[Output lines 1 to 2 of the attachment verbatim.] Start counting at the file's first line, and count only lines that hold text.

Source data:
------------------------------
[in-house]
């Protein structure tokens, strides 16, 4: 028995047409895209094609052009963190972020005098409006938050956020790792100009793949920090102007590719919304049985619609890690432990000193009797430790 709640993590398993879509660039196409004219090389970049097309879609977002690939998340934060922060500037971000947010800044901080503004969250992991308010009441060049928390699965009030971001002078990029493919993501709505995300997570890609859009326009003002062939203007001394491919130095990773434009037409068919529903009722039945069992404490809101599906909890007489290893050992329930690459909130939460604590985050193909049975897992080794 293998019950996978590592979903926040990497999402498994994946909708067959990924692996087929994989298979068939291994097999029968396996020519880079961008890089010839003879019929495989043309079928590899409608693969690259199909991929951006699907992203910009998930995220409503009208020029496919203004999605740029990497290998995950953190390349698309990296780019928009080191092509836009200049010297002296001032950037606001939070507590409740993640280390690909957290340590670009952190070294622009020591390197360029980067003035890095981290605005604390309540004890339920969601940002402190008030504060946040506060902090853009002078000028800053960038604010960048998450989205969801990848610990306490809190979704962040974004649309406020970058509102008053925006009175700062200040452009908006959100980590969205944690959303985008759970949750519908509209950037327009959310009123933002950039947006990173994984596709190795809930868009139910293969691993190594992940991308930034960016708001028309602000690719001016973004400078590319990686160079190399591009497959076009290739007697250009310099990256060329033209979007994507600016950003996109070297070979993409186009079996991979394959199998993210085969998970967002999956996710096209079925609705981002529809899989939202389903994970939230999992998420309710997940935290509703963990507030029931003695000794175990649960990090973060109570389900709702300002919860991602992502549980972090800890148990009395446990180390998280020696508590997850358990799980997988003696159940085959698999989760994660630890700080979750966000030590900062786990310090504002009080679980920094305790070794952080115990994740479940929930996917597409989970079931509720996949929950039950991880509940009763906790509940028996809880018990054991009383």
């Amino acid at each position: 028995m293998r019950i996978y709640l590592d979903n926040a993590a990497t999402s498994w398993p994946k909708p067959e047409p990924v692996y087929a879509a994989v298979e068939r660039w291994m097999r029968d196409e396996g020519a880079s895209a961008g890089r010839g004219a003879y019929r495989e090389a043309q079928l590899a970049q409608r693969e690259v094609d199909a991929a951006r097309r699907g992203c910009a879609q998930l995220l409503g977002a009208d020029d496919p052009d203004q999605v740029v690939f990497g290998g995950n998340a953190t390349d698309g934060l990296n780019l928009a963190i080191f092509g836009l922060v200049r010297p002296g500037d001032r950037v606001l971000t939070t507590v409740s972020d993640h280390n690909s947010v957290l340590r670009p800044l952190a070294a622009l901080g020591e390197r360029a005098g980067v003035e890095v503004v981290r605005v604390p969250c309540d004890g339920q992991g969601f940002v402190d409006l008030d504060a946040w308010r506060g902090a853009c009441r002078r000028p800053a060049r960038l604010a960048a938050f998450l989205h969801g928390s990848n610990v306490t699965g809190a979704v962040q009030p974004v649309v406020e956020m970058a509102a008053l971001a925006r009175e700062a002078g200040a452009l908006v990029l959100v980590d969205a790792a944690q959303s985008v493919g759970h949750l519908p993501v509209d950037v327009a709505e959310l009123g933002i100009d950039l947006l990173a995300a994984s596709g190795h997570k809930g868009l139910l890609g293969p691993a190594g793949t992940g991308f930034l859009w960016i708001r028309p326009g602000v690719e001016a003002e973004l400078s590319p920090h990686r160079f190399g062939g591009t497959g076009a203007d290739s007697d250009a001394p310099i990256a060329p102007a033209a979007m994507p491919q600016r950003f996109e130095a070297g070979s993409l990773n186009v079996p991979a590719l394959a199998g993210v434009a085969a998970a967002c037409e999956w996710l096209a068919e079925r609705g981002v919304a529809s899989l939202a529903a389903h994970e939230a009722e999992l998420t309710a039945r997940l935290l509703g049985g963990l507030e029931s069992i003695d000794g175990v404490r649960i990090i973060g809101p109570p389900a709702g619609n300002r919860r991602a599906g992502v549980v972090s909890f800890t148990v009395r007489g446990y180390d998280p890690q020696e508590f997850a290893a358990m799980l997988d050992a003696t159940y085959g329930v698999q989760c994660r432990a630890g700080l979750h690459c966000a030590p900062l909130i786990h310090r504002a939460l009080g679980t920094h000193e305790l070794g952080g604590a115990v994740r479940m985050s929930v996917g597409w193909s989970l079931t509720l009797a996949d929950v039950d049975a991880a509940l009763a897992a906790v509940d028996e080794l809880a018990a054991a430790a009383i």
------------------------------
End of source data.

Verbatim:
[in-house]
């Protein structure tokens, strides 16, 4: 028995047409895209094609052009963190972020005098409006938050956020790792100009793949920090102007590719919304049985619609890690432990000193009797430790 709640993590398993879509660039196409004219090389970049097309879609977002690939998340934060922060500037971000947010800044901080503004969250992991308010009441060049928390699965009030971001002078990029493919993501709505995300997570890609859009326009003002062939203007001394491919130095990773434009037409068919529903009722039945069992404490809101599906909890007489290893050992329930690459909130939460604590985050193909049975897992080794 293998019950996978590592979903926040990497999402498994994946909708067959990924692996087929994989298979068939291994097999029968396996020519880079961008890089010839003879019929495989043309079928590899409608693969690259199909991929951006699907992203910009998930995220409503009208020029496919203004999605740029990497290998995950953190390349698309990296780019928009080191092509836009200049010297002296001032950037606001939070507590409740993640280390690909957290340590670009952190070294622009020591390197360029980067003035890095981290605005604390309540004890339920969601940002402190008030504060946040506060902090853009002078000028800053960038604010960048998450989205969801990848610990306490809190979704962040974004649309406020970058509102008053925006009175700062200040452009908006959100980590969205944690959303985008759970949750519908509209950037327009959310009123933002950039947006990173994984596709190795809930868009139910293969691993190594992940991308930034960016708001028309602000690719001016973004400078590319990686160079190399591009497959076009290739007697250009310099990256060329033209979007994507600016950003996109070297070979993409186009079996991979394959199998993210085969998970967002999956996710096209079925609705981002529809899989939202389903994970939230999992998420309710997940935290509703963990507030029931003695000794175990649960990090973060109570389900709702300002919860991602992502549980972090800890148990009395446990180390998280020696508590997850358990799980997988003696159940085959698999989760994660630890700080979750966000030590900062786990310090504002009080679980920094305790070794952080115990994740479940929930996917597409989970079931509720996949929950039950991880509940009763906790509940028996809880018990054991009383």